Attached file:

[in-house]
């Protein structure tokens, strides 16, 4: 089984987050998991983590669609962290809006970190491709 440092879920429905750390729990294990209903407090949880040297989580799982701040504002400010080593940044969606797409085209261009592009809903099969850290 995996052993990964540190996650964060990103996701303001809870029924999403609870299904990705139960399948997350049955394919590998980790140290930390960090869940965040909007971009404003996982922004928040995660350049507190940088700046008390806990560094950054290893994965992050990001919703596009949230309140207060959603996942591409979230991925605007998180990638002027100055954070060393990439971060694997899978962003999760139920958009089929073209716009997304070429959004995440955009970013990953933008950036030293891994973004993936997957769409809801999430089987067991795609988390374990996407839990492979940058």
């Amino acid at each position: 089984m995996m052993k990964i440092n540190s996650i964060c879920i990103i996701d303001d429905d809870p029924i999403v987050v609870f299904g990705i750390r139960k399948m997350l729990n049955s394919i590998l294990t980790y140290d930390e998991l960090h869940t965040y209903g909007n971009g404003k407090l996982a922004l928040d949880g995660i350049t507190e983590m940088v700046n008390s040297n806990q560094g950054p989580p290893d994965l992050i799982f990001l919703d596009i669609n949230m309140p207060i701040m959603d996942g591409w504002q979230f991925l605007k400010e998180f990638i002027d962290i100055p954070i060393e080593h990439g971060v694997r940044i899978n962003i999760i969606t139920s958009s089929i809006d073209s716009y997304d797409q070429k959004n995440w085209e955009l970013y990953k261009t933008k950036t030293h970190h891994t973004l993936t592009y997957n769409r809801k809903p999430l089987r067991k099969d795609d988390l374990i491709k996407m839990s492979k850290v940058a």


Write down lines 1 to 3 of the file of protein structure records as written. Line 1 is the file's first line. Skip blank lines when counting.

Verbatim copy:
[in-house]
């Protein structure tokens, strides 16, 4: 089984987050998991983590669609962290809006970190491709 440092879920429905750390729990294990209903407090949880040297989580799982701040504002400010080593940044969606797409085209261009592009809903099969850290 995996052993990964540190996650964060990103996701303001809870029924999403609870299904990705139960399948997350049955394919590998980790140290930390960090869940965040909007971009404003996982922004928040995660350049507190940088700046008390806990560094950054290893994965992050990001919703596009949230309140207060959603996942591409979230991925605007998180990638002027100055954070060393990439971060694997899978962003999760139920958009089929073209716009997304070429959004995440955009970013990953933008950036030293891994973004993936997957769409809801999430089987067991795609988390374990996407839990492979940058």
């Amino acid at each position: 089984m995996m052993k990964i440092n540190s996650i964060c879920i990103i996701d303001d429905d809870p029924i999403v987050v609870f299904g990705i750390r139960k399948m997350l729990n049955s394919i590998l294990t980790y140290d930390e998991l960090h869940t965040y209903g909007n971009g404003k407090l996982a922004l928040d949880g995660i350049t507190e983590m940088v700046n008390s040297n806990q560094g950054p989580p290893d994965l992050i799982f990001l919703d596009i669609n949230m309140p207060i701040m959603d996942g591409w504002q979230f991925l605007k400010e998180f990638i002027d962290i100055p954070i060393e080593h990439g971060v694997r940044i899978n962003i999760i969606t139920s958009s089929i809006d073209s716009y997304d797409q070429k959004n995440w085209e955009l970013y990953k261009t933008k950036t030293h970190h891994t973004l993936t592009y997957n769409r809801k809903p999430l089987r067991k099969d795609d988390l374990i491709k996407m839990s492979k850290v940058a």